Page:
Beidou positioned to provide global coverage
China continues to build and improve the domestically developed Beidou Navigation Satellite System.
It is one of the nation’s largest space programs and the fourth space-based navigation system in the world, following GPS in the United States, GLONASS in Russia and the European Union’s Galileo system.
In December 2012, the system began providing positioning, navigation, timing and messaging services to civilian users in China and parts of the AsiaPacific region.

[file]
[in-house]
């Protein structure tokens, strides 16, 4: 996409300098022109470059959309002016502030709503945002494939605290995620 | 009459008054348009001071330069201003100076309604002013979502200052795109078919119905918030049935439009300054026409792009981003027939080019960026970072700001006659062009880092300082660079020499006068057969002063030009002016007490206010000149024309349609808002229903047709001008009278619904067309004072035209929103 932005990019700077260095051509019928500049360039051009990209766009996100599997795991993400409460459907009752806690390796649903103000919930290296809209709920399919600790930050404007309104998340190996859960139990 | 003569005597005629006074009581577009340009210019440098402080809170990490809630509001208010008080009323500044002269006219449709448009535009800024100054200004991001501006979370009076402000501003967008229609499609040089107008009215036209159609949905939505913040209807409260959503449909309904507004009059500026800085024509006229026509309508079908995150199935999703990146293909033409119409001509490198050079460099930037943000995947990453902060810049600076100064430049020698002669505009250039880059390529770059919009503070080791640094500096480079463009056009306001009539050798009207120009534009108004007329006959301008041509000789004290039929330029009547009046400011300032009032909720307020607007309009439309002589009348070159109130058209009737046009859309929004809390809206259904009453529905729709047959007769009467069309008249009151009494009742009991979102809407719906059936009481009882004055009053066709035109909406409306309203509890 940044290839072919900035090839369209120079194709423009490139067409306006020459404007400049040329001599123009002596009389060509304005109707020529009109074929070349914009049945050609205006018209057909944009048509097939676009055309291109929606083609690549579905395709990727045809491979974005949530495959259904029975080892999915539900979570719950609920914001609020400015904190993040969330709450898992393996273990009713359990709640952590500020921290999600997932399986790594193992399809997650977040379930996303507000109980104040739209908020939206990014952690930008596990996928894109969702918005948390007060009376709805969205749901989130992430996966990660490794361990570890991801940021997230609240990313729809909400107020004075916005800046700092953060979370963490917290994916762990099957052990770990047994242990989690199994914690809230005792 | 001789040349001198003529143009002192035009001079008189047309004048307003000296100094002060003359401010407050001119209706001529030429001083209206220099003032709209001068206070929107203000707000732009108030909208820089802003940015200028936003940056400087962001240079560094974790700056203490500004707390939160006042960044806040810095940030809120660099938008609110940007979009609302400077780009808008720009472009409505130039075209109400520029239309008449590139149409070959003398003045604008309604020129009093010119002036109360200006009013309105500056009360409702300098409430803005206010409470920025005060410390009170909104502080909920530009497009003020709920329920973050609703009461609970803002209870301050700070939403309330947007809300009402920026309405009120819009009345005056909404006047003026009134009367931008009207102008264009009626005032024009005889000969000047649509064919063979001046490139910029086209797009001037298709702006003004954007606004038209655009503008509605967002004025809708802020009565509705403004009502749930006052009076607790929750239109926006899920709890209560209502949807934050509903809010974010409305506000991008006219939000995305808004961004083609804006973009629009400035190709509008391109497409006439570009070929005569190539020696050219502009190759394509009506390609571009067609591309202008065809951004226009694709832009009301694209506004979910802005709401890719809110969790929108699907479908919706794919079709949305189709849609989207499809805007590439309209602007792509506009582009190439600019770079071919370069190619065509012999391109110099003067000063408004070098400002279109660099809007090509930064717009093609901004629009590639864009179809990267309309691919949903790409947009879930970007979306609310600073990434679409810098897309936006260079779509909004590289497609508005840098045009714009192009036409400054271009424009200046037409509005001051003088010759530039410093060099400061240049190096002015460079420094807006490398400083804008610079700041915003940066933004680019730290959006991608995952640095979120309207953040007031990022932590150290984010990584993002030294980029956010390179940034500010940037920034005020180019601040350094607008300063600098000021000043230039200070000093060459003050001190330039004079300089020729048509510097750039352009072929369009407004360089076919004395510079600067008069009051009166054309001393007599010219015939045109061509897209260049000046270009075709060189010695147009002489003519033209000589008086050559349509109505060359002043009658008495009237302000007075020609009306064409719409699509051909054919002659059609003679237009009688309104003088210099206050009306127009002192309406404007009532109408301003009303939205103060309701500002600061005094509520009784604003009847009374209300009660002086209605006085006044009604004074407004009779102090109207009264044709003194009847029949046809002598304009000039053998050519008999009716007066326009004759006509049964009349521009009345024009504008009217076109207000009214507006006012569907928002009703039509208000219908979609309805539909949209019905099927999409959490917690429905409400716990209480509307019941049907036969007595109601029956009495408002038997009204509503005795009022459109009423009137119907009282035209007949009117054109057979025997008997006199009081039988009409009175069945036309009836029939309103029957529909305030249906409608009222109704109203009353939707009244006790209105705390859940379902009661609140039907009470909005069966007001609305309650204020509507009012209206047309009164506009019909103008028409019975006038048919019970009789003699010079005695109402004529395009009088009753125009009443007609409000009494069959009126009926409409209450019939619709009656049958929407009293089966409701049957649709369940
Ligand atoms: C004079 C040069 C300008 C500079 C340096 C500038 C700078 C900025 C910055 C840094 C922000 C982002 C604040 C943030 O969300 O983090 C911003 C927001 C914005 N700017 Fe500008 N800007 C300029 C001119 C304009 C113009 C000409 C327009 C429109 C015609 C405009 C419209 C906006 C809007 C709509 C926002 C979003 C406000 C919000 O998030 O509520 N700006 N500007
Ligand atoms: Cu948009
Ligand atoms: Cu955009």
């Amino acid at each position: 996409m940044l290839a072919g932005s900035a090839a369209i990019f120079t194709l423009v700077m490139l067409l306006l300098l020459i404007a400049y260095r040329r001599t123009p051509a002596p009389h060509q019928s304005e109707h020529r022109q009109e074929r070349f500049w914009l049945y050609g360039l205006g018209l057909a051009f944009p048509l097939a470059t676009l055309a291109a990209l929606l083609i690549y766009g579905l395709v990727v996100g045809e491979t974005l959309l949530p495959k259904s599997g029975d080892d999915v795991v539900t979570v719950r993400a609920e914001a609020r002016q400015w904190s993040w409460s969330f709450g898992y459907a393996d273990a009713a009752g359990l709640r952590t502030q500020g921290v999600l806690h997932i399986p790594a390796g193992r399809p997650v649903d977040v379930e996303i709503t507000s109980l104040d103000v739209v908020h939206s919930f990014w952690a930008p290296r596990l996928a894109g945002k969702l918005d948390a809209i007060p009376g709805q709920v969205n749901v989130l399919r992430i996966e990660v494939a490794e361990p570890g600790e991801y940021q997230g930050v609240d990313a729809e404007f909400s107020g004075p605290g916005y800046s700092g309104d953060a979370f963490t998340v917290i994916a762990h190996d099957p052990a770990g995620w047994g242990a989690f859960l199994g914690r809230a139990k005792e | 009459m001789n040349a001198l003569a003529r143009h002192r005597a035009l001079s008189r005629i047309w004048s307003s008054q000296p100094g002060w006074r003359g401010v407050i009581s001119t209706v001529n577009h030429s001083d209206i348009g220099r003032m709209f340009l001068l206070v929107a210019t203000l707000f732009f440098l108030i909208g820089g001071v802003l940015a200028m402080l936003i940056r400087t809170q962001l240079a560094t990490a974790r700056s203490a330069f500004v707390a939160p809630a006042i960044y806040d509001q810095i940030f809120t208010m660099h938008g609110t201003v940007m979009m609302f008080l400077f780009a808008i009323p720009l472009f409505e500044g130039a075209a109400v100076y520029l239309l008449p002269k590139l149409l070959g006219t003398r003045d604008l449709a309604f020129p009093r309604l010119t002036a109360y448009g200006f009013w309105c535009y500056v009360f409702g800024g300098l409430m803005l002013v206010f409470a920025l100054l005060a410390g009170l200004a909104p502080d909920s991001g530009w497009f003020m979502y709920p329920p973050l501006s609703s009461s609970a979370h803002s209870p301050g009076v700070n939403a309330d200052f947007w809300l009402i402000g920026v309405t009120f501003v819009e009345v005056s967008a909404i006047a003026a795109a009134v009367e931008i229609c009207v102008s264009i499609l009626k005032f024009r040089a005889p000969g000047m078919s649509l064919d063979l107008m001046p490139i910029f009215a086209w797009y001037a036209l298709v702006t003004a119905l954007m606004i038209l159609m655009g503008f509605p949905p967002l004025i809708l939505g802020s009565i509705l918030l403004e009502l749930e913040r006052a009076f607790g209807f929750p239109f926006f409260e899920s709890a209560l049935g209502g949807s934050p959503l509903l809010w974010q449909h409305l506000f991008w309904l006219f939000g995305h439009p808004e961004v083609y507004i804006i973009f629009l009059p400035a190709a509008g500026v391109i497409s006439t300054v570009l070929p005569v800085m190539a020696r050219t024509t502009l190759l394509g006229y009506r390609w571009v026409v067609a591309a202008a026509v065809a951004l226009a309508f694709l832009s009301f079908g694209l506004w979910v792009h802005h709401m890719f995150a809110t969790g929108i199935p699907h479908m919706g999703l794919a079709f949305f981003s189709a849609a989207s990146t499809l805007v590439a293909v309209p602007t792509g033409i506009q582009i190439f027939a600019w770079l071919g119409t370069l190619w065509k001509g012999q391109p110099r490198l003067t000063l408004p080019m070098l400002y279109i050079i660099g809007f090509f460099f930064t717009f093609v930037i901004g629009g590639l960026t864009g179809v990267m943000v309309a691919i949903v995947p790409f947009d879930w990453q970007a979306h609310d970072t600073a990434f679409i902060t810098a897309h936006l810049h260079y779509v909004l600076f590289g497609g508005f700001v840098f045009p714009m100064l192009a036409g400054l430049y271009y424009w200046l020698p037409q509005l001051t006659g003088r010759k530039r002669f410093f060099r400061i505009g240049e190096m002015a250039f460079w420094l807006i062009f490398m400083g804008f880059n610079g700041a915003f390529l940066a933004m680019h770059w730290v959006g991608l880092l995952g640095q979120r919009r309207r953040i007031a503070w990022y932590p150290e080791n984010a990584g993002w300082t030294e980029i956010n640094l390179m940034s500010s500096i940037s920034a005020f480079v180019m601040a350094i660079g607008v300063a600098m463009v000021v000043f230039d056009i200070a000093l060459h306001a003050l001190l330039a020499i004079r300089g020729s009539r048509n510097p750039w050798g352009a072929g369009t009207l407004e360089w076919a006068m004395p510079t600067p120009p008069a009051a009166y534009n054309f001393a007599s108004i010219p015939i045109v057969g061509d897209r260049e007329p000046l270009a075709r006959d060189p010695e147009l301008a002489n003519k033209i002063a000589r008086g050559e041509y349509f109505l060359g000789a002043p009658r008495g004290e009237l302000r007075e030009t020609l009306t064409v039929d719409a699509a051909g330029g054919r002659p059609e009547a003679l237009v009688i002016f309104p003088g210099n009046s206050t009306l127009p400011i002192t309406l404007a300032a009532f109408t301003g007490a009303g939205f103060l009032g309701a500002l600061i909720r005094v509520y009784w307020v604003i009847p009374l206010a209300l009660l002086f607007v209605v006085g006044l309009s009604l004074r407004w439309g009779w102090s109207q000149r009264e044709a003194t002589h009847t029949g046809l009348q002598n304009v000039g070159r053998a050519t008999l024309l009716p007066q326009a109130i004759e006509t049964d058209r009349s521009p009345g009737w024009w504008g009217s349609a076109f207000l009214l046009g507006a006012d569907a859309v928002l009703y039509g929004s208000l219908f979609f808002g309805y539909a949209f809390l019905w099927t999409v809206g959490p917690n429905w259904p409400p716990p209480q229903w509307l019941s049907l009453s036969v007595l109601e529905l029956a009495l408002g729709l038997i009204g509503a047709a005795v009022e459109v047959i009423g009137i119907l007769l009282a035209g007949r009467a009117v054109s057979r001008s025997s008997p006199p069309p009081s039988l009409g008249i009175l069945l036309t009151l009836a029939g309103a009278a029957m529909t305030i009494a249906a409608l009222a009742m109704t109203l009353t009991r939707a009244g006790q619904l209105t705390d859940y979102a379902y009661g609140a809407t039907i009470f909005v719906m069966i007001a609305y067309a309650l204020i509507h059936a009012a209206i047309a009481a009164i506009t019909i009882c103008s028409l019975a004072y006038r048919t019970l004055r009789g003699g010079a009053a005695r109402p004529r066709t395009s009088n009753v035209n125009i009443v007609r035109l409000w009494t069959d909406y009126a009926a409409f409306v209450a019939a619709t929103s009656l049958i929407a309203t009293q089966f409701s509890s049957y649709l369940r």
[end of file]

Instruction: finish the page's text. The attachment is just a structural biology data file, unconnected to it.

On Feb 12, the fifth and sixth third-generation Beidou satellites were sent into space atop a Long March 3B carrier rocket from the Xichang Satellite Launch Center in Sichuan province. They will operate for at least 12 years in space, according to the China Satellite Navigation Office.
Since 2000, when the first Beidou satellite was placed in orbit, 33 satellites have been launched for the network. China plans to place 18 third-generation Beidou satellites in space before the end of the year. They will work with earlier-generation models to provide services for all the nations involved in the Belt and Road Initiative.